Understanding Attingham's Collection
Attingham’s collection is a bittersweet story of loss, survival and re-discovery. Curator Sarah Kay and House and Collections Manager Helen Rowse describe the significance of the collection at Attingham.
A magificent collection
The sheer scale and quality of what survives at Attingham is magnificent, conjuring up the impression of a great house of the past, like ghosts inhabiting the mansion’s grand interiors, tinged with a sense of lost life and faded grandeur.
" Conservation and restoration over the last decade has gone a long way to reviving this house’s grandeur."
A family's collection
The awe-inspiring neo-classical architecture of Attingham was created more than 200 years ago for the 1st Lord Berwick. His son Thomas created lavish Regency interiors and amassed jaw-dropping collections, only to see them unceremoniously sold off as a result of his inability to stop spending. His younger and more astute brother, the diplomat William, built them back up again with his own fabulous continental collections of silver, ormolu and porcelain of staggering, ducal quality.
The last generation, Thomas and Teresa, 8th Lord & Lady Berwick, struggled in the post-war uncertainty and lived at Attingham in the utmost simplicity out of necessity. They nurtured and supplemented the furnishings and collections with sympathetic taste and judgement.
" Attingham’s collection holds an endless fascination for me - there’s always something new to discover as we work through the archives and papers that were left."
Nevertheless there is a sense that parts of the story are always going to be incomplete, like a book with missing chapters.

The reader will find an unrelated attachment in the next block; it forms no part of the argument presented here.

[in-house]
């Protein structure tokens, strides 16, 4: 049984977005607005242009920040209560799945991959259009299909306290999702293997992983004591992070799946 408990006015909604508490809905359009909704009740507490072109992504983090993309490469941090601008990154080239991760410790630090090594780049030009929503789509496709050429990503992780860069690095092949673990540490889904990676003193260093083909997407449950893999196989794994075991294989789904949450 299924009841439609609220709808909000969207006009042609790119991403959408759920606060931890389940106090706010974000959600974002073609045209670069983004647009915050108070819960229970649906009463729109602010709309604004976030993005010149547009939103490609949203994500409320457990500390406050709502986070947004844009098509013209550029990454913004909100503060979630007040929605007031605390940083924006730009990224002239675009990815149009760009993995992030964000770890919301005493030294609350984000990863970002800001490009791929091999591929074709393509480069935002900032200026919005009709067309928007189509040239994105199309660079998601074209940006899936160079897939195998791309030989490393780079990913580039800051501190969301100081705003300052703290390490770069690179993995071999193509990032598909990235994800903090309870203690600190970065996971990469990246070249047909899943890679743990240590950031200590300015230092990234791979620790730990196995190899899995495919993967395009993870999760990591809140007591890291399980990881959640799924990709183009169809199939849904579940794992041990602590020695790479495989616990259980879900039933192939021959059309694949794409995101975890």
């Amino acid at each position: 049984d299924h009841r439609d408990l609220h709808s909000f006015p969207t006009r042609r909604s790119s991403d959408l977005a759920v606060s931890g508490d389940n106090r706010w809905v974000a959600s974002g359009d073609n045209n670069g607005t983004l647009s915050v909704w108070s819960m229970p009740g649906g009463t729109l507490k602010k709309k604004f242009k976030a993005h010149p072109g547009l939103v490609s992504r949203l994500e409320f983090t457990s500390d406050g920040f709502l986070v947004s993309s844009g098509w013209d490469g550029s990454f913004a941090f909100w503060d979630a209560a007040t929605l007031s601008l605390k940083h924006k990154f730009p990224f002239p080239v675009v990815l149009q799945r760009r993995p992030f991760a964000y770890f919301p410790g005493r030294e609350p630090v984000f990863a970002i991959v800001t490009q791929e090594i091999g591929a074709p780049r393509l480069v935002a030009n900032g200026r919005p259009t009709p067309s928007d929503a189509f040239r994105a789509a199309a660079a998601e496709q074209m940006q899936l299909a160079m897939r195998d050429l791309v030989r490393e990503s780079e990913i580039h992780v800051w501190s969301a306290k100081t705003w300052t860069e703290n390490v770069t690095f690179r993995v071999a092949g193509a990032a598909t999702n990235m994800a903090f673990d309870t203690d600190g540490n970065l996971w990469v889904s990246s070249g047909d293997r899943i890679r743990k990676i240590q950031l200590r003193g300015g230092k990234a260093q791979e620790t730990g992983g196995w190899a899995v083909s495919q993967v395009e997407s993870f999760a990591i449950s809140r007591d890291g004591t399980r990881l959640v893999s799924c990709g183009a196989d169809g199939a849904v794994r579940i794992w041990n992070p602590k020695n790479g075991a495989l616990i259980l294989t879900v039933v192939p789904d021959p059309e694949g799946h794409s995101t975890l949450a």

At the mansion’s physical heart lies the site of the original house, Tern Hall, demolished 160 years ago. Once full of opulently furnished rooms, it now echoes as an empty courtyard. Attingham’s basement contains rows of servants’ bells, now hanging silent, testifying to the vast numbers of rooms that had to be attended.
The first floor suites of bedrooms and bathrooms have long since been stripped of their fabulous contents and converted to other uses, necessary in the house’s 20th century search for new purpose.
Highlights of the collection on display at Attingham
Walking through the house’s interiors is like venturing into a series of elaborate stages for the Berwick family’s formal life. Some of the clocks are still ticking and chiming, others have fallen silent.
Made for the Queen of Sardinia, the largest collection of royal Italian furniture in England, some of which is on display in the Drawing Room, still has regal presence despite its gilding and silk being time-worn.
Nash’s elaborately contrived Grand Staircase sparkles with a sense of Regency theatre, the domed skylight like a giant golden spider’s web hovering above.
His spectacular Picture Gallery, with its gilded glazed coving, is still fashionably lined with old master paintings, and below these stand Grand Tour marble-topped tables from Italy with bases carved as mythical beasts by a highly-skilled Shrewsbury cabinet-maker.
In the rich Regency décor of the Dining Room, the banqueting table is set with an opulent display that gleams in the warm gloom of candlelight and Argand oil lamps.
Reviving the lost grandeur of Attingham
Conservation work continues but can never entirely conjure up what is lost. The team carries forward the devoted care of Teresa, Lady Berwick, who was curator and conservator rolled into one.
Throughout her 25-year widowhood she strove to preserve the legacy of her husband’s gift of Attingham to the nation against a backdrop of great uncertainty. With devotion and self-sacrifice, she nurtured, recorded and mended the Regency furnishings, carefully selecting and editing for posterity. Her letters and photograph albums chart her life and her and her husband’s decisions about what was kept and what was sold.